Coming from this background it can be a struggle to convince parents for some of the opportunities you want to take and it can also be scary for oneself as you’re most likely the first in your family experiencing new things: like being the first to go university, moving out of home for university, being the first to move abroad and so on and so forth. I can safely say now looking back on all the things I pushed for with my parents, they have been incredible learning experiences that have enriched me and improved me as a person. I would encourage all of you to snatch opportunities that come your way with both hands and dive head first and don’t let fear of the unknown and lack of confidence dissuade from following your hopes and dreams. You may not get it right the first time but that’s okay and never be afraid to fail as long you’re applying yourself to a venture you’ll always learn from it regardless of the outcome. This is something, especially coming from a low-income background, we need to be reminded of, as the fear of failure is greater and the room for error smaller.
My year and half in Melbourne has been extremely impactful and I have grown immensely from it but sadly it’s coming to an end as another opportunity at Warwick came up for me and this one lies more with what I see myself doing long term as well as a bit of a childhood dream/hobby of mine. Ever since I was a young age I have always had a fascination with cities and urbanisation. As a child I wasn’t able to travel much, being from a low income background, so we just stayed local but I would always look up cities, read their history learn the current scenario and be amazed about the endless possibilities and cultural experiences present in the world’s cities. I vowed once I was old enough I would make it my life’s mission to visit as many cities as possible. Reading about cities and the urban planning that goes behind them is still very much a fascination today as it was all those years ago when I was dough-eyed child looking at pictures of gleaming skylines and obviously I’m still currently pursuing the aforementioned goal and every new city I visit I approach it wanting to experience the local life, the transport patterns, the nodes of influence that anchor the city and so much more.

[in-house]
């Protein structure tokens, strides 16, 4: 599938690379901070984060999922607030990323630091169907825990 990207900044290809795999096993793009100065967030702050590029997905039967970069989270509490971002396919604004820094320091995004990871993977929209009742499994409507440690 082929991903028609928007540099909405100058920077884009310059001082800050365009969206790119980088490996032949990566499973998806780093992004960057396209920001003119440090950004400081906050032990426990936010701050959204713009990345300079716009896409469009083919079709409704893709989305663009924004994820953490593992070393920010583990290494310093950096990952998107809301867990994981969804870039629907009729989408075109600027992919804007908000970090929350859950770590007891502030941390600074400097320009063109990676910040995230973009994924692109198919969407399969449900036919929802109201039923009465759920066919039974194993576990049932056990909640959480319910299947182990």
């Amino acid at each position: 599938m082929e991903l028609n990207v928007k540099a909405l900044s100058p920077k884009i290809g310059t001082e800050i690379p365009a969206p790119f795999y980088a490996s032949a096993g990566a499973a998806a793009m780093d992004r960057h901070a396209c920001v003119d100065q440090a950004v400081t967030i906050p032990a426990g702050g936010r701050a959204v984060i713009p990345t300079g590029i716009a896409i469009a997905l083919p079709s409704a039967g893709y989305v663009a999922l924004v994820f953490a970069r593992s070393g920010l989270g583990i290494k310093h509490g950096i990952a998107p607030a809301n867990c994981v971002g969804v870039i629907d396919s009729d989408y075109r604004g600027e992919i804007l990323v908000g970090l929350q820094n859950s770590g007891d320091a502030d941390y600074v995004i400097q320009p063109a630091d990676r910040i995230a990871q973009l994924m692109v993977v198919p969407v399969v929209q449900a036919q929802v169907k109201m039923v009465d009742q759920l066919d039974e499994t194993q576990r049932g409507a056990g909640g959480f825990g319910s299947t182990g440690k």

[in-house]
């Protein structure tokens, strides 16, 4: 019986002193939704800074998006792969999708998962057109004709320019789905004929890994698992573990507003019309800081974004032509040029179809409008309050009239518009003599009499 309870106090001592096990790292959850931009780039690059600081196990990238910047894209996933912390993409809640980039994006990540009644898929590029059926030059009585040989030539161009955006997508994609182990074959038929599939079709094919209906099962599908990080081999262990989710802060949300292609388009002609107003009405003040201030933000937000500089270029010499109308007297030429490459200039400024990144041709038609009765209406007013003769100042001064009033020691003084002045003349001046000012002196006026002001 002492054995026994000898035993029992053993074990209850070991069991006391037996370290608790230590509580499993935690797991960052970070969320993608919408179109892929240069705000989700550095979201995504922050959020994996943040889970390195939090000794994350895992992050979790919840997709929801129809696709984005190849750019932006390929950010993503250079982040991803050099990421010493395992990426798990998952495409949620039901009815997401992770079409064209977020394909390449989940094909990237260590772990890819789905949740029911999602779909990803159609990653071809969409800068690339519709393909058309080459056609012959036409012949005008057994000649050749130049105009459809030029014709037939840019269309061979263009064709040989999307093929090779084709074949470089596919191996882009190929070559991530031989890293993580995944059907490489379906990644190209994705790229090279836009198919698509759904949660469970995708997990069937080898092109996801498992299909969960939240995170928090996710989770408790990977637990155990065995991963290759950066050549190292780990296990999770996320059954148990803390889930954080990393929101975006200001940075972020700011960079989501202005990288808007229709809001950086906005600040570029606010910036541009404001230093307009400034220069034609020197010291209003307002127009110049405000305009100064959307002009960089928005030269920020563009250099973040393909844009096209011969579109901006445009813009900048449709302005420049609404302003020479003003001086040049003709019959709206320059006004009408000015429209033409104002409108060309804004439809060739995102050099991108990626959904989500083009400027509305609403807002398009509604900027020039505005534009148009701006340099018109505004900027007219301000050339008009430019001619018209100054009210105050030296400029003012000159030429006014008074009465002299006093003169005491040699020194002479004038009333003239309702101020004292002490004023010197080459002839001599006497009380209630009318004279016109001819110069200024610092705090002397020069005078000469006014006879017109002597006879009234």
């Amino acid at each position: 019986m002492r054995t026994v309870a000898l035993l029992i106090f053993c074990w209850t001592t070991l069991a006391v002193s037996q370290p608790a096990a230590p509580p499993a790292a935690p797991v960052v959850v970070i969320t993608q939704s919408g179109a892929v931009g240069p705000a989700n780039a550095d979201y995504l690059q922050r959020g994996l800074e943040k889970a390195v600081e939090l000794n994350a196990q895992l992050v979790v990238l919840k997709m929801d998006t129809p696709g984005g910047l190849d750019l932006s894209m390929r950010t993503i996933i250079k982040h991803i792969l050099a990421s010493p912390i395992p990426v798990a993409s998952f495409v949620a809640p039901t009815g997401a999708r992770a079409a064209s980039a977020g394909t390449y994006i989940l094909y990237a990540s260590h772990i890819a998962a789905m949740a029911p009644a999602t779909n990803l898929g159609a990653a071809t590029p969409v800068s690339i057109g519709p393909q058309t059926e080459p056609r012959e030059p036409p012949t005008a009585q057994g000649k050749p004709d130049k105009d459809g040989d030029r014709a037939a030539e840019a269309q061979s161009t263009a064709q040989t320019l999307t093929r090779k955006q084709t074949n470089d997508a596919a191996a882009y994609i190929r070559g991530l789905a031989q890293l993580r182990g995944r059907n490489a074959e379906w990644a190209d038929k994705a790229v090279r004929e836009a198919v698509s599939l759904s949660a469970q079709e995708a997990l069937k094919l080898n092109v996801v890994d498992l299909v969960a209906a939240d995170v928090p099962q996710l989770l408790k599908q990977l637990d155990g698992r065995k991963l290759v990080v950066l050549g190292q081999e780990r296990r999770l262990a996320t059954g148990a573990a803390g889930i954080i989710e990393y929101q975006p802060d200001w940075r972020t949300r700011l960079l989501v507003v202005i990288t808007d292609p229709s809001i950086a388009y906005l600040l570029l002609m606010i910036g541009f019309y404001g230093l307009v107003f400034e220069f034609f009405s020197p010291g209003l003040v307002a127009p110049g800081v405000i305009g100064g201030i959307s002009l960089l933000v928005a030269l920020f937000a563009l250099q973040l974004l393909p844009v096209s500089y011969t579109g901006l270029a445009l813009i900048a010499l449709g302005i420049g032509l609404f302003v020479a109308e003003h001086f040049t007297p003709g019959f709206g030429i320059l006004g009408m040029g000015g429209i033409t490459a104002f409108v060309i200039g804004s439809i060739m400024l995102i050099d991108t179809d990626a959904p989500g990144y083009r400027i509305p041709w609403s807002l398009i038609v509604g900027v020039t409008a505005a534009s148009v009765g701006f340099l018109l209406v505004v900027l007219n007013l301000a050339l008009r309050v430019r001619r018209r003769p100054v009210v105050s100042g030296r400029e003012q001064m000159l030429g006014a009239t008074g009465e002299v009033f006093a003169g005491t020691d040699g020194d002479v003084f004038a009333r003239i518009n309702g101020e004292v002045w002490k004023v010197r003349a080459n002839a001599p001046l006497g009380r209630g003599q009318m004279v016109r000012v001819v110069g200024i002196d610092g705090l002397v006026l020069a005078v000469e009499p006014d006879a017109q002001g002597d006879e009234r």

Since growing up my interests have always been very wide ranging and I try to read as widely as possible from economics to politics, architecture to sustainability and science to arts and this PhD through the study of cities will allow to me to combine all these interests of mine and distil it into the study of a city as the city is hotspot of all these activities and I guess this is why I have always kept that fascination of cities growing up, as the childlike curiosity become a deep seated attempt to understand all. Now I get to apply physics, computing and economics, my favourite topics, to my favourite subject the city.
Well that’s been really long, I hope it’s been useful and I’ll end with the best piece of advice I can give: Be willing to learn from different people no matter their background but also keep in touch with your roots, be proud of them and as Malcolm X said ‘All of our experiences fuse into our personality and everything that has ever happened to us is an ingredient.’ Realise your own unique life experiences are just as impressive as other peoples which may seem more impressive. And no matter your situation, always believe with hard work you can achieve anything you set your mind to, with hard work being the critical ingredient here.”
December 2018: Mehwaish Zulfiqar – Year 1 Graduate Entry Medic at Swansea University
“Hi, I’m Mehwaish and I’ve just started graduate entry medicine at Swansea! I finally managed to secure a place in medicine on my third attempt and genuinely I couldn’t be happier with how it all panned out, so I’ll try to explain why. I realised I wanted to go into medicine through the humanitarian work I was involved in; I wanted to do something with my life which meant I was helping others (cliché, I know). My view was that people in conflict or poverty didn’t do anything to deserve the situations they were in and I didn’t do anything that made me more deserving of a privileged life, so I wanted to use my privilege try to balance the scales.